Country Forecast Philippines May 2018 Updater

Country Forecast Philippines May 2018 Updater

  • May 2018 •
  • Report ID: 360665 •
  • Format: PDF


  • The president, Rodrigo Duterte, will complete his constitutionally mandated single six-year term in office, but his position is not unassailable. Party lines are fluid in the Philippines, and the backing that Mr Duterte currently enjoys in Congress (the legislature) will be tested in the run-up to the 2019 mid-term elections. The president's controversial anti-crime campaign and his broader national security agenda will continue to dominate the policy environment.
  • Prospects for lasting peace in the southern region of Mindanao are remote under Mr Duterte. Martial law has been extended until the end of 2018 so that the military can crack down against communist militants. The Bangsamoro Basic Law, which aims to provide new rights for the Autonomous Region of Muslim Mindanao, will face a difficult path through Congress.
  • The budget balance will stay in deficit throughout 2018-22 as the govern-ment increases spending on infrastructure and essential social services; the admin---istration has raised the cap on the fiscal shortfall to the equivalent of 3% of GDP, from 2% previously. The Economist Intelligence Unit forecasts that the deficit will remain below this cap, however, averaging the equivalent of 2.1% of GDP in 2018-22.
  • Consumer price inflation will average above the 4% upper limit of the monetary authority's target range in 2018-19, compelling the Bangko Sentral ng Pilipinas (BSP, the central bank) to tighten monetary policy further. Such tightening is unlikely to affect economic activity significantly as policy rates remain close to record lows. We expect this tightening cycle to end in 2020, when domestic economic growth is hit by a temporary business-cycle recession in the US.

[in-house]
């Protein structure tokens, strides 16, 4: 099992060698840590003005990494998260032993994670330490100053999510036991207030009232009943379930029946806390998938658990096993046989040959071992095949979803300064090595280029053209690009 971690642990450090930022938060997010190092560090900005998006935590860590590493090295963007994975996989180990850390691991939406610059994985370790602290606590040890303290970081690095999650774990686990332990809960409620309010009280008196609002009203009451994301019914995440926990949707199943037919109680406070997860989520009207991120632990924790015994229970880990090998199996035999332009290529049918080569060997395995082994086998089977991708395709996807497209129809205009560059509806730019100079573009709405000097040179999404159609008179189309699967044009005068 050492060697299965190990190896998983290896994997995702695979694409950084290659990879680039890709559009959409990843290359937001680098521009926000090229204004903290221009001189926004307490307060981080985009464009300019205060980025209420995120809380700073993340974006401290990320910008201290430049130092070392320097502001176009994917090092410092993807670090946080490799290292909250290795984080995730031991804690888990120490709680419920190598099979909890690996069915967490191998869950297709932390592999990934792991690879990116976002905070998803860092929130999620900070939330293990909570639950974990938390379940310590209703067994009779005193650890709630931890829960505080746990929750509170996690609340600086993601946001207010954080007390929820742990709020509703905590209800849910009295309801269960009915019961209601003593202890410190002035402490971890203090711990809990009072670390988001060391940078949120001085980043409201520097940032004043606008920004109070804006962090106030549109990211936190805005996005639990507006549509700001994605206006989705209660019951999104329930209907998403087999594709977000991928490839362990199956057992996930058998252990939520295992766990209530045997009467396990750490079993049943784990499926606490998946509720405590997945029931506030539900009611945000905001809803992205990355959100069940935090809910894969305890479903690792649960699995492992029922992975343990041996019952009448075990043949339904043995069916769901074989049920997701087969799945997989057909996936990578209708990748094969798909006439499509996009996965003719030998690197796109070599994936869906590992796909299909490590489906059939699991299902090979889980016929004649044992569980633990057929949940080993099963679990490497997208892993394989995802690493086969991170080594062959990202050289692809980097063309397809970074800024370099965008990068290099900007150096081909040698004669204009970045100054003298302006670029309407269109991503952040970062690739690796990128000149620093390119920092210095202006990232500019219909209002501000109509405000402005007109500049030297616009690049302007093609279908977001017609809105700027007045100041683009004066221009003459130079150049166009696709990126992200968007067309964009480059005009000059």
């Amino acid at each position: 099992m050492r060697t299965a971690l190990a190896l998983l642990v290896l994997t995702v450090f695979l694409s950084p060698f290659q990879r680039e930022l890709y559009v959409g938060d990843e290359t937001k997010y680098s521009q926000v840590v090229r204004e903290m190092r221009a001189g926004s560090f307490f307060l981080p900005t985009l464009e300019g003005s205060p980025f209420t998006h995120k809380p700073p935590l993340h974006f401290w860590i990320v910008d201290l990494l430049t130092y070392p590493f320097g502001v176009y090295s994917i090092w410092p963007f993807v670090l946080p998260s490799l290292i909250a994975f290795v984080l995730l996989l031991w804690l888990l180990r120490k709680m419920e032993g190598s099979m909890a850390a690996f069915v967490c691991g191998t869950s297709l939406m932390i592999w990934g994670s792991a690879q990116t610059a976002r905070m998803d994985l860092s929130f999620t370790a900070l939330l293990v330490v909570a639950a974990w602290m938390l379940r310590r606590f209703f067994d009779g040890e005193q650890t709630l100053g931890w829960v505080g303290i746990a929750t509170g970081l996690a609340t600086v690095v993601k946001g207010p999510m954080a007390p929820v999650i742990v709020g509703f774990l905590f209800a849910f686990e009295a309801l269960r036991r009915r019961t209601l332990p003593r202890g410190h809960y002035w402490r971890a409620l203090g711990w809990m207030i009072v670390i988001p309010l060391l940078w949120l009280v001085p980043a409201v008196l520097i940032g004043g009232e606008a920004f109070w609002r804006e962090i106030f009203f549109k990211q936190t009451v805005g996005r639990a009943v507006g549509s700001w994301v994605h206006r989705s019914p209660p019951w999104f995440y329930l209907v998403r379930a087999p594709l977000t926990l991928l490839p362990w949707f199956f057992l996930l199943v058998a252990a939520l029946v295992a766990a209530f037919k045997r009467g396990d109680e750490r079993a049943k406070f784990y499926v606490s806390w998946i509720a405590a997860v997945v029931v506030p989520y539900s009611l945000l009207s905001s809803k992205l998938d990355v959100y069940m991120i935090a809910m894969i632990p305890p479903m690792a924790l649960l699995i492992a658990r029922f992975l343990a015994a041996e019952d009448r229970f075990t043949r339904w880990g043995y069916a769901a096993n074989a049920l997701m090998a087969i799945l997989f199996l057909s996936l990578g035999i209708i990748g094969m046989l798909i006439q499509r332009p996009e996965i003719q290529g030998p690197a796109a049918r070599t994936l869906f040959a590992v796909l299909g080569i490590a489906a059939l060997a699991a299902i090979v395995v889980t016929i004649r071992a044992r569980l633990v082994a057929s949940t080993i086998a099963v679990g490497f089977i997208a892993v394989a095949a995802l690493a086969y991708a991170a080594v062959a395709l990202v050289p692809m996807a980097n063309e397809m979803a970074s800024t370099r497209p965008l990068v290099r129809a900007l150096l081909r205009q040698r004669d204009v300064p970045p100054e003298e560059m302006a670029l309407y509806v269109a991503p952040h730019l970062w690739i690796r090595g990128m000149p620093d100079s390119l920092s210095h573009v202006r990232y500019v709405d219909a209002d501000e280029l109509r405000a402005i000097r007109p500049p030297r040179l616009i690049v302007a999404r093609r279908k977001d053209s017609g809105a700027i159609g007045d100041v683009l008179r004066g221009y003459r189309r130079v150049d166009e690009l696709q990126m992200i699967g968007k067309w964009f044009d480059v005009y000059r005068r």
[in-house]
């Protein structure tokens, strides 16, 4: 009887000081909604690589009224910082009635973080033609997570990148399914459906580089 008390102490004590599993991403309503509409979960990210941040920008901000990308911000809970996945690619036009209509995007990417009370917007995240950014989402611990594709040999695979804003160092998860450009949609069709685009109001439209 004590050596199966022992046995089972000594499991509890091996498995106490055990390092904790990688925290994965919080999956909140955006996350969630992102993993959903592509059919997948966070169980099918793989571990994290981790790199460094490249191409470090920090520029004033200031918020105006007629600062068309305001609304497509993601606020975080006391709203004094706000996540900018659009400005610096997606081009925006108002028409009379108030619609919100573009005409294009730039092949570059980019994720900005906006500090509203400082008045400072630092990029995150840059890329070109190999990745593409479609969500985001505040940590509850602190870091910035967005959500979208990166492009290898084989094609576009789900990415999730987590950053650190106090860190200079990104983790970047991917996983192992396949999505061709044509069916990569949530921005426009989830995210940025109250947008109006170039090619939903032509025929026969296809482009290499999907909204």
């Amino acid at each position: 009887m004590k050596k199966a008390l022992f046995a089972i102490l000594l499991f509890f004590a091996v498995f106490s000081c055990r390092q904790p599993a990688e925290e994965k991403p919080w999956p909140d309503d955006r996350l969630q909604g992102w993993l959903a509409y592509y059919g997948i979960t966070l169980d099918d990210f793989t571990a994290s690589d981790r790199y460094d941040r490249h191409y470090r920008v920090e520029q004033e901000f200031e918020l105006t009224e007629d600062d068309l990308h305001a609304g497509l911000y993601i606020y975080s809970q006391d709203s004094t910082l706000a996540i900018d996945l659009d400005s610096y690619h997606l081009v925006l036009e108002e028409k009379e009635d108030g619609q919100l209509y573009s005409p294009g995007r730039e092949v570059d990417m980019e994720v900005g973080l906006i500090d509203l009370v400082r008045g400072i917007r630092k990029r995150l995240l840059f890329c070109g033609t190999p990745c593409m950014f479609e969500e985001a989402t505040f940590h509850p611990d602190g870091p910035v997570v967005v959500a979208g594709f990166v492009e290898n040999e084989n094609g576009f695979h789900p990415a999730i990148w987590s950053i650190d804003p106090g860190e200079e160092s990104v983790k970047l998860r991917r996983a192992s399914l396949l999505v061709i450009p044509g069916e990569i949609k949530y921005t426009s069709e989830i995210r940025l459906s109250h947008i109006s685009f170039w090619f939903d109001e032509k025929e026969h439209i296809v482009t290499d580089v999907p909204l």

• Real GDP growth will average 6.2% a year in 2018-22. Private consumption will remain a key pillar of economic expansion during this period, growing at an average annual rate of 5%. Investment growth will moderate compared with the historical period, to an average of 6.5% a year, as businesses adopt a more cautious approach because of Mr Duterte's erratic style of governance.
  • In recent years the trade deficit has widened considerably on the back of strong domestic demand for imported goods, pushing the current-account balance into the red in 2016-17. Although we expect this trend to moderate over the coming years, the Philippines' current-account balance will record only a minor surplus on average in 2018-22, at the equivalent of 0.2% of GDP.


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